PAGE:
The funeral can usually only take place after the death is registered. Most people use a funeral director, though you can arrange a funeral yourself.
Choose a funeral director who’s a member of one of the following:
- National Association of Funeral Directors
- National Federation of Funeral Directors
- Society of Allied and Independent Funeral Directors
These organisations have codes of practice - they must give you a price list when asked.
Some local councils run their own funeral services, for example for non-religious burials. The British Humanist Association can also help with non-religious funerals.
Arranging the funeral yourself
Contact the Cemeteries and Crematorium Department of your local council to arrange a funeral yourself.
Funeral costs can include:
- funeral director fees
- things the funeral director pays for on your behalf (called ‘disbursements’ or ‘third-party costs’), for example crematorium or cemetery fees, or a newspaper announcement about the death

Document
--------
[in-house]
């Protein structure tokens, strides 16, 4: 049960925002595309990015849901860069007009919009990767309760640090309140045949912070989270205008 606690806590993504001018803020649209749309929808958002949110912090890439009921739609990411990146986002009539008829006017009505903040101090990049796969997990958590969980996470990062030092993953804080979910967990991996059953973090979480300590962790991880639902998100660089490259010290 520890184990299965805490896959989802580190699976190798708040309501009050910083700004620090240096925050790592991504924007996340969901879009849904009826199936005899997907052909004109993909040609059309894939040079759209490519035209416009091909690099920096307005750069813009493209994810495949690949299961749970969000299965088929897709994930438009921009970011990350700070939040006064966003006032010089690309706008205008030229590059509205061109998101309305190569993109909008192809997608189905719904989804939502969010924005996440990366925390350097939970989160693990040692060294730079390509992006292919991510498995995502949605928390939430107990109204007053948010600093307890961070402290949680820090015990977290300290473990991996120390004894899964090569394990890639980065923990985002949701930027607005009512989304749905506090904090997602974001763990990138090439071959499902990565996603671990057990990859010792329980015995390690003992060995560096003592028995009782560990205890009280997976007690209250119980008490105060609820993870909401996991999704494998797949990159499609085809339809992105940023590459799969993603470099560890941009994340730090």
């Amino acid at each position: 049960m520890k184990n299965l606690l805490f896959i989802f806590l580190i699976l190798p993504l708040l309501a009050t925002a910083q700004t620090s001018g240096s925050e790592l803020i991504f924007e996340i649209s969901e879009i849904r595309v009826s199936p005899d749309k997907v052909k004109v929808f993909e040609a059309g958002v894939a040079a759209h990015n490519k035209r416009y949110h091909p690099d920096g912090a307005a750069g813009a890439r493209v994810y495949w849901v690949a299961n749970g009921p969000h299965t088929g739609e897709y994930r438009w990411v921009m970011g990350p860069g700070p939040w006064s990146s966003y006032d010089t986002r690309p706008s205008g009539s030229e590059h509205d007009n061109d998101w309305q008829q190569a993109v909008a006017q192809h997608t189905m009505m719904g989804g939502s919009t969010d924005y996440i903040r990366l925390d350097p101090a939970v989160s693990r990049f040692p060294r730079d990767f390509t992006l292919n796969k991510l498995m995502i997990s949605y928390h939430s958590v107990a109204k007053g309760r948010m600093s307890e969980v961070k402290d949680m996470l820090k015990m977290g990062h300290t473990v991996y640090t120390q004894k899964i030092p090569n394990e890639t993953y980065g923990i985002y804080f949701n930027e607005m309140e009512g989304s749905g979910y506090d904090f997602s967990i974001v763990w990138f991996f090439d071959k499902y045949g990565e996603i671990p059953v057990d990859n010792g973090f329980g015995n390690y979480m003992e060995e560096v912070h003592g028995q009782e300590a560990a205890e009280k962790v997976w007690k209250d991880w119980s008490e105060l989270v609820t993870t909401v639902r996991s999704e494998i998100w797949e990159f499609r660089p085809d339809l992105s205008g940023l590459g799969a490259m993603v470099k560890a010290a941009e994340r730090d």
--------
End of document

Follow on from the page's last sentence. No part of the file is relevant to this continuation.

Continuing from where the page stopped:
- local authority burial or cremation fees
Funeral directors may list all these costs in their quote.
Paying for a funeral
The funeral can be paid for:
- from a financial scheme the person had, for example a pre-paid funeral plan or insurance policy
- by you, or other family members or friends
- with money from the person’s estate (savings, for example) - getting access to this is called applying for a ‘grant of representation’ (sometimes called ‘applying for probate’)
You can apply for a Funeral Payment if you have difficulty paying for the funeral.
Moving a body for a funeral abroad
You need permission from a coroner to move a body for a funeral abroad. Apply at least 4 days before you want the body to be moved.
Find a local coroner using the Coroners’ Society of England and Wales website.
There is a different process in Scotland and Northern Ireland.